Thursday, 29th June
12noon - 2pm (please bring lunch)
Moray House School of Education
Paterson's Land, Room 1.19
Computer Science may be divided about whether it needs Psychology to create human computer interaction systems like robots and virtual characters. Here, I argue that not only does it need Psychology, but it needs to take a developmental psychopathological approach, to create better technologies for all of us. I argue that developmental conditions are not ‘diseases’ to be cured, but differences to be understood. Neurodiversity is, therefore, not only important for genetic variation within the gene pool, but it also provides us with unique windows into psychological processes – which in turn helps us make better technologies for society. I will provide examples, from my own work, including how computer-mediated role-play has been used to investigate social vulnerability in autism spectrum disorders (ASD) and maltreated treated children; how virtual environments have been used to understand decision-making in ASD; how virtual characters can be used to develop social interactions in the children with ASD; how virtual environments can be used to assist people with special needs in vocational training – and how robots are being used to help adults with ASD in the workplace. I will argue that these technologies not only show that an optimal outcome can come via new technologies – but also that the entire design process in enhanced by designing for people with developmental conditions.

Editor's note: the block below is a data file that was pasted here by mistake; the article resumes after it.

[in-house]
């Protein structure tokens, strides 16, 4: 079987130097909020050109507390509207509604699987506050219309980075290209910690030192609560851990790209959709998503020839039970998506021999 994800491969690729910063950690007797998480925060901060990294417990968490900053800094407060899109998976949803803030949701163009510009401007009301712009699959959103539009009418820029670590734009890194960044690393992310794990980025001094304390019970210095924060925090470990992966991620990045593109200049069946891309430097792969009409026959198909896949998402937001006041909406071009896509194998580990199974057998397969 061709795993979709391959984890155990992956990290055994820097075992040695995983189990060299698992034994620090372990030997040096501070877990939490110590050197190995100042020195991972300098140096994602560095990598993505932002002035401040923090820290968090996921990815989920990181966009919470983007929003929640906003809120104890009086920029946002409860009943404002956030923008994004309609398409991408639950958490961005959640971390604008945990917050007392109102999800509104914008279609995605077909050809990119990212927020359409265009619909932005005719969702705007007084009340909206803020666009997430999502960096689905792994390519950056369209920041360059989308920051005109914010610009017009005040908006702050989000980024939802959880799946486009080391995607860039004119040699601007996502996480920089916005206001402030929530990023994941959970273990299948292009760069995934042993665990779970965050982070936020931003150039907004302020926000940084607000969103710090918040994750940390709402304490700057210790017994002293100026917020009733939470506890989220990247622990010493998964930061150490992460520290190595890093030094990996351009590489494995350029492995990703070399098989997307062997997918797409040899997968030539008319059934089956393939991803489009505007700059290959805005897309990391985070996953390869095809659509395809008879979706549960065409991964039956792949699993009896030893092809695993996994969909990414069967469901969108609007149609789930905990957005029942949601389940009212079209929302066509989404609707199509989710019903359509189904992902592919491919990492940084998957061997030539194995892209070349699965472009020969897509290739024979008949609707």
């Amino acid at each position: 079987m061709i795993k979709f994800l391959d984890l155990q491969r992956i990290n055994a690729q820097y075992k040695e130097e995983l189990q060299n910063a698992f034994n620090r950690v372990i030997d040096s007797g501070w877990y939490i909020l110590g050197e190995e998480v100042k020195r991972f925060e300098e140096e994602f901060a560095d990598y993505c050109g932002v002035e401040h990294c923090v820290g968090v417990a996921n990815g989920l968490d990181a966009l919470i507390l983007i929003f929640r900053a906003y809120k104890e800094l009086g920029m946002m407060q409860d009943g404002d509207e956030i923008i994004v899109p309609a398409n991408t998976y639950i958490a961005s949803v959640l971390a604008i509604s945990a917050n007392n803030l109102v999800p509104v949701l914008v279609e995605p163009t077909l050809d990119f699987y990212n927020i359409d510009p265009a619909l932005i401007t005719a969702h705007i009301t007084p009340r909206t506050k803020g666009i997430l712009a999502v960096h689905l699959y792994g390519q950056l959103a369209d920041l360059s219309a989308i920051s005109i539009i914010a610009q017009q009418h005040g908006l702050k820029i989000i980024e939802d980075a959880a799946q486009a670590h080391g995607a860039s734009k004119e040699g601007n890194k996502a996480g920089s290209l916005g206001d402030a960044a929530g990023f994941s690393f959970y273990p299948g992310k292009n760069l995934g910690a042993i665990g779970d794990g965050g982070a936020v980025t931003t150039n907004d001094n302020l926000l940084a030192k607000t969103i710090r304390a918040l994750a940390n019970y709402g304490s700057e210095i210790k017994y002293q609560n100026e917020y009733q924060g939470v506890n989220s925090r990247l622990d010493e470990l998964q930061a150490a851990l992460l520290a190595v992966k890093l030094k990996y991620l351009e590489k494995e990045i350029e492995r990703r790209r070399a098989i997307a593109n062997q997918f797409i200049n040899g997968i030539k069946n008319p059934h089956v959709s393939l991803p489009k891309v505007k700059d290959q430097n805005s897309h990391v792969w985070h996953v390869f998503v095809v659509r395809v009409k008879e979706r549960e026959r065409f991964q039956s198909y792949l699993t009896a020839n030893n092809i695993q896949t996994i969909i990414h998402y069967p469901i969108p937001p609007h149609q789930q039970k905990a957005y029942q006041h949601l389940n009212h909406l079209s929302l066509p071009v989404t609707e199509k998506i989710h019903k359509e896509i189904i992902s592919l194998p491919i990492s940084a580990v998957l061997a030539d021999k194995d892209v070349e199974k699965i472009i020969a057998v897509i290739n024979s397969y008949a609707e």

Thusha's recent publications include:
Little, G., Bonnar, L., Kelly, S., Lohan, K.S., & Rajendran, G. (2016). Gaze contingent joint attention with an avatar in children with and without ASD. The 6th IEEE International Conference on Development and Learning and on Epigenetic Robotics.
Gray, S., Roberston, J., & Rajendran, G. (2015). BrainQuest: an active smart phone game to enhance executive function. ACM SIGCHI Interaction Design and Children.
Rajendran, G. (2013). Virtual environments and autism: a developmental psychopathological approach. Journal of Computer Assisted Learning. 29, 4, 334–347.
2016-2019: Co-I Breaking Educational Barriers with Contextualised, Pervasive and Gameful Learning (BEACONING) H2020 Innovation action. EU No. 687676
2016-2019 Co-I. EPSRC. A Robot Training Buddy for adults with ASD. Aylett, R., Vinciarelli, A., Foster, M-E., & Rajendran, G. EP/N035305/1